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Genocide and a Tapeworm. Flusser’s Post-Catastrophic Fabulism

This article examines Flusser’s use of fables in What If? and Vampyroteuthis Infernalis as a response to the groundlessness of catastrophic events such as the Holocaust. It begins with Flusser’s seemingly grotesque joke about mass death in What If? as an opening to a discussion of Flusser’s distinctive combination of brutal realism and playful creativity. By comparing Flusser’s work with other scholars responding to the horrors of the twentieth century, such as Benjamin, Adorno, and Arendt, this article argues that Flusser’s fabulist writing provides a form of writing and thinking that allows horror to viscerally impact its reader without offering a false sense of mastery or certainty. Drawing insight from On Doubt and Groundless, this article situates fables within Flusser’s broader oeuvre. It distinguishes fables from the mythological approaches found in other Brazilian writings grappling with the limits of comprehension, such as Lévi-Strauss and Viveiros de Castro’s (post)structuralist anthropologies and Ferreira da Silva’s philosophy of mythology. Through these distinctions, Flusser’s fabulist writings are portrayed as a unique endeavour to confront groundlessness with humility, seriousness, and creativity.

Genocide (PDF 367.93 KB)

Flusser’s Sonic Modernity

This chapter addresses Flusser’s often neglected writings on music and sound as they relate to his understanding of modernity. Taking two lectures ‘On Music’ and ‘On Modern Music’ given in Sao Paolo in 1965 as its departure point, Flusser’s conceptualization of a sonic modernity is examined within his ‘communicological’ theory. Contrary to a McLuhanesque media theory of the auditive, I argue Flusser’s theorization is distinct due to his characteristic ‘groundlessness’ and seeks to destabilize, rather than restabilize, a liberal Western humanist modernism.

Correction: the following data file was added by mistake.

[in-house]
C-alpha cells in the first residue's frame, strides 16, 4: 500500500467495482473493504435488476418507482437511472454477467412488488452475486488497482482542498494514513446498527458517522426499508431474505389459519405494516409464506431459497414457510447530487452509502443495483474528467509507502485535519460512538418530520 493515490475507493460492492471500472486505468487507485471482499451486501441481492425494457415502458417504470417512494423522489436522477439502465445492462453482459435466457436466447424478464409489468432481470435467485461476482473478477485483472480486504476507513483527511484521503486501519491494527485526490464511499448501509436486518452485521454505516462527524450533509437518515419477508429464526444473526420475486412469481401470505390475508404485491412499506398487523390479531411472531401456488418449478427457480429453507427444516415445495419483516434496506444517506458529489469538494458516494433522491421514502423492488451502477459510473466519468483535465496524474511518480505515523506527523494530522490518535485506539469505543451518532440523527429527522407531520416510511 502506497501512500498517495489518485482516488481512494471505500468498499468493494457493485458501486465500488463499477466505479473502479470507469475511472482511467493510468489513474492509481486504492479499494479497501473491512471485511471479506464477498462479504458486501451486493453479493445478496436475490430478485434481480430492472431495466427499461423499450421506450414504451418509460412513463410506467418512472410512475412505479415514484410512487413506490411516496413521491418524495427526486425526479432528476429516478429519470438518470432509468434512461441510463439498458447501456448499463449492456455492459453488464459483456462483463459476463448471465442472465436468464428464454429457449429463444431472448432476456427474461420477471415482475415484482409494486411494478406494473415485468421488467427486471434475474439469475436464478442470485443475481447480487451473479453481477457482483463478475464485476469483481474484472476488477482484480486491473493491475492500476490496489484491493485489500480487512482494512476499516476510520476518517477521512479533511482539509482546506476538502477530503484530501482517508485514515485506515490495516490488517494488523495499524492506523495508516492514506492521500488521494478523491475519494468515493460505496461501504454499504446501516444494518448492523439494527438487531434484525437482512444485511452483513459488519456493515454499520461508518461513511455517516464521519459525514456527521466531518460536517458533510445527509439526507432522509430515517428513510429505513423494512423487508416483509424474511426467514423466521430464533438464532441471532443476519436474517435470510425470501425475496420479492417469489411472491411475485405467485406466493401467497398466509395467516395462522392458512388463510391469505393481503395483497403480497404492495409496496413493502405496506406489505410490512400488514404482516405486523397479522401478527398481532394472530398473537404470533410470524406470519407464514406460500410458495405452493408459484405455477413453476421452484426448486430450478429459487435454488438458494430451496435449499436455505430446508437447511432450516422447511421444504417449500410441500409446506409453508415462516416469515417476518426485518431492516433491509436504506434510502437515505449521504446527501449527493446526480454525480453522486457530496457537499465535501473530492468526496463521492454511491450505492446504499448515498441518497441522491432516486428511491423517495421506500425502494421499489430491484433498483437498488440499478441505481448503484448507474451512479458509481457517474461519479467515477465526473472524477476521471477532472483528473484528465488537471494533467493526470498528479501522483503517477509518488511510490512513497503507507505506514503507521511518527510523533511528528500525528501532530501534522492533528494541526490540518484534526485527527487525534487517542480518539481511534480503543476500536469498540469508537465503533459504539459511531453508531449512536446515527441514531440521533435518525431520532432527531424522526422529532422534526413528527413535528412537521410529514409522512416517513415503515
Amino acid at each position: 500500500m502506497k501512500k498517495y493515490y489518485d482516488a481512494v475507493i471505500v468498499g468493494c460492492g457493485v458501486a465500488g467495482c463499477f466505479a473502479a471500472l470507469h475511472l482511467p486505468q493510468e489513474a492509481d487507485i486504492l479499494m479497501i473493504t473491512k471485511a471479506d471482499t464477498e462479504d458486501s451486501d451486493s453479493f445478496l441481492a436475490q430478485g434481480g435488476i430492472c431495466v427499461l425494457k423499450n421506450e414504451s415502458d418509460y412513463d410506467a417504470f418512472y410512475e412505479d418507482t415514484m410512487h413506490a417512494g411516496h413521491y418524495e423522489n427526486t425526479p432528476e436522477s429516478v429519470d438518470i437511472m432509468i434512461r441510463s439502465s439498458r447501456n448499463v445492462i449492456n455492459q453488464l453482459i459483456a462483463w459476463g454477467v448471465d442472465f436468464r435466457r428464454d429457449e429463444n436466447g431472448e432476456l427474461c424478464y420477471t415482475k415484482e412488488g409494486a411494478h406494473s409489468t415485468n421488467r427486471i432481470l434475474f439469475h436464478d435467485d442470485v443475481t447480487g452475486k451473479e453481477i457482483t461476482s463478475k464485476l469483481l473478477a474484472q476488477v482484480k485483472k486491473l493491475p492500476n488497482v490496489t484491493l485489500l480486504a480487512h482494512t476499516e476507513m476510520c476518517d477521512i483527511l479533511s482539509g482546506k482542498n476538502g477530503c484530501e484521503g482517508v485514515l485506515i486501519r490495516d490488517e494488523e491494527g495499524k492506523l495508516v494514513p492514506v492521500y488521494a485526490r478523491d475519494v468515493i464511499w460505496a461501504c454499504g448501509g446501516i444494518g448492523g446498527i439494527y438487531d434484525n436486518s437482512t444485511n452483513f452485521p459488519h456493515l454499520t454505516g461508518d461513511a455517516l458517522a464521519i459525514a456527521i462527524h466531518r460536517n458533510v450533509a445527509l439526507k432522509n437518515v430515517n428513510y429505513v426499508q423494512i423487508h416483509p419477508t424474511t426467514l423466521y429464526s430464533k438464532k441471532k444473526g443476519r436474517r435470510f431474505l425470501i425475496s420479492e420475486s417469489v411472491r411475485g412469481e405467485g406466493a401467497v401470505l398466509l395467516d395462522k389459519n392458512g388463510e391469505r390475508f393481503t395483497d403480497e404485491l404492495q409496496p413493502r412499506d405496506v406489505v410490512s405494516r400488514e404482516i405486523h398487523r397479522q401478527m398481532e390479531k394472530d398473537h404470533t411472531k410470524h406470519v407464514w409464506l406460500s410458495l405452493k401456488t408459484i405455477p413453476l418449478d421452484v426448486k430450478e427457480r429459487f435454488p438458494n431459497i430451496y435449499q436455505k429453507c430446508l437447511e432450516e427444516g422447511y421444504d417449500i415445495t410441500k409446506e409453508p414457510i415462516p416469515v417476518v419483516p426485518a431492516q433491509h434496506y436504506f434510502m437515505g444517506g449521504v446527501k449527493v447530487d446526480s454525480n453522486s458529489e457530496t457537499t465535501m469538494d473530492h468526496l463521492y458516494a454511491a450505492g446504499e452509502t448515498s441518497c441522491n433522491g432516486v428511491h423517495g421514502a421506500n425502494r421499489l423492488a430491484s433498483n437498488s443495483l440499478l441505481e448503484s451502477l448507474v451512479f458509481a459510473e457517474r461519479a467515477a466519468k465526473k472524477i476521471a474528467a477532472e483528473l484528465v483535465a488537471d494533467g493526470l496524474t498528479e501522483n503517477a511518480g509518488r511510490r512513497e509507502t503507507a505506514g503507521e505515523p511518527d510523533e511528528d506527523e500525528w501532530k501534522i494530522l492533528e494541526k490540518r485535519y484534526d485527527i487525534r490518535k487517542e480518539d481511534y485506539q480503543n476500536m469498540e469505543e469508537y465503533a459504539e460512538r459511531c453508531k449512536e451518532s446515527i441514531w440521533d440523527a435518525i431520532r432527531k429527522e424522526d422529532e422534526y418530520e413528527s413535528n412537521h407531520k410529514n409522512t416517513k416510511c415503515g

Sonic Modernity (PDF 348.92 KB)

Das ’Ende der Politik’ in der Kulturphilosophie Vilém Flussers

In my contribution I try to work out the political implications of Flusserian thought. I show first that the beginning of post-history, which Flusser himself does not date precisely, should be determined from a political point of view - Auschwitz. For Flusser, as well as for the political philosopher Hannah Arendt, Auschwitz presented a breach with the Western tradition. But, opposed to Arendt, Flusser states that the breach of tradition in a sense continues, and the renewal of the political space, considered possible by Arendt, becomes increasingly impossible with the impact of the technical pictures. The forecast of the „death of the politics‟ is explained by Flusser with the fact that a specific political difference, namely that of public and private space, has become fragile because of the communication revolution. To preserve the freedom and dignity of the human being in post-history, the lost balance of dialogue and discourse, according to Flusser, has to be restored and an „installation of the apparatus-totalitarianism‟ has to be prevented. Finally, I close with a short reflection about how Flusser‟s theory of the telematic society can be understood as an answer to the menace of the political in modern society, as it was assumed by Arendt in Vita activa.

Ende der Politik (PDF 256.21 KB)

Verwurzelung und Bodenlosigkeit – Strukturelle Fremdheit bei Vilém Flusser

The paper delivers a reading of Flusser’s Concept ‘Bodenlosigkeit’ (groundlessness) with respect to the Husserlian concept of ‘Lebenswelt’ (life-world). By examining the connection between ‘Bodenlosigkeit’ with its complementary term ‘Verwurzelung’ (rootage), ‘Bodenlosigkeit’ is illustrated as Flusser’s idea for what current phenomenological approaches call ‘structural foreignness.’ ‘Structural foreignness’ functions as an important premise for Flusser’s subsequent philosophy of dialogue and communication.